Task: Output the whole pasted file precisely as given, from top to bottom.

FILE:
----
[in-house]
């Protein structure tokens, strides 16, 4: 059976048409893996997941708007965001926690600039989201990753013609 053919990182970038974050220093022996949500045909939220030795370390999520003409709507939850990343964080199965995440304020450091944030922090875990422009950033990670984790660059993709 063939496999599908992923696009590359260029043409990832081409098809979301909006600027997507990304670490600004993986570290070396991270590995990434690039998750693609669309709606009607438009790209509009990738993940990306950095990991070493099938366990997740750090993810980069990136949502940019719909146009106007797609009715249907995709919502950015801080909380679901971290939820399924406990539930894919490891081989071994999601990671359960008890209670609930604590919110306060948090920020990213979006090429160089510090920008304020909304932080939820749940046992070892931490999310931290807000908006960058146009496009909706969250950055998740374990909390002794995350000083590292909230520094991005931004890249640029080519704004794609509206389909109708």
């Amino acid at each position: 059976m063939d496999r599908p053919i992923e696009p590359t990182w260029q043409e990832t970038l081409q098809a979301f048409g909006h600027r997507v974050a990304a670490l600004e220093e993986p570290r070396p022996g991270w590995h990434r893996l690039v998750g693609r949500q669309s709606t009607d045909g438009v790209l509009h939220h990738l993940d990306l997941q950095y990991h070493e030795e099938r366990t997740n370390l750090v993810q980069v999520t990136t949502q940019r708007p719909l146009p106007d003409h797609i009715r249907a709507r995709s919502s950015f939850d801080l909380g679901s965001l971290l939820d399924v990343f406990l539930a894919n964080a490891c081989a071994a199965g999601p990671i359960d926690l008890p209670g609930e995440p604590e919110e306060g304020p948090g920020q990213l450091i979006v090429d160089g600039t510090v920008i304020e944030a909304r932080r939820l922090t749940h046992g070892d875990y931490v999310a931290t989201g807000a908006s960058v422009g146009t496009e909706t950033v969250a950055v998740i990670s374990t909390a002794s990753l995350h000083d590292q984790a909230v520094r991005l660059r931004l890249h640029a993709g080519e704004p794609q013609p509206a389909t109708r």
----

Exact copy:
[in-house]
């Protein structure tokens, strides 16, 4: 059976048409893996997941708007965001926690600039989201990753013609 053919990182970038974050220093022996949500045909939220030795370390999520003409709507939850990343964080199965995440304020450091944030922090875990422009950033990670984790660059993709 063939496999599908992923696009590359260029043409990832081409098809979301909006600027997507990304670490600004993986570290070396991270590995990434690039998750693609669309709606009607438009790209509009990738993940990306950095990991070493099938366990997740750090993810980069990136949502940019719909146009106007797609009715249907995709919502950015801080909380679901971290939820399924406990539930894919490891081989071994999601990671359960008890209670609930604590919110306060948090920020990213979006090429160089510090920008304020909304932080939820749940046992070892931490999310931290807000908006960058146009496009909706969250950055998740374990909390002794995350000083590292909230520094991005931004890249640029080519704004794609509206389909109708």
């Amino acid at each position: 059976m063939d496999r599908p053919i992923e696009p590359t990182w260029q043409e990832t970038l081409q098809a979301f048409g909006h600027r997507v974050a990304a670490l600004e220093e993986p570290r070396p022996g991270w590995h990434r893996l690039v998750g693609r949500q669309s709606t009607d045909g438009v790209l509009h939220h990738l993940d990306l997941q950095y990991h070493e030795e099938r366990t997740n370390l750090v993810q980069v999520t990136t949502q940019r708007p719909l146009p106007d003409h797609i009715r249907a709507r995709s919502s950015f939850d801080l909380g679901s965001l971290l939820d399924v990343f406990l539930a894919n964080a490891c081989a071994a199965g999601p990671i359960d926690l008890p209670g609930e995440p604590e919110e306060g304020p948090g920020q990213l450091i979006v090429d160089g600039t510090v920008i304020e944030a909304r932080r939820l922090t749940h046992g070892d875990y931490v999310a931290t989201g807000a908006s960058v422009g146009t496009e909706t950033v969250a950055v998740i990670s374990t909390a002794s990753l995350h000083d590292q984790a909230v520094r991005l660059r931004l890249h640029a993709g080519e704004p794609q013609p509206a389909t109708r």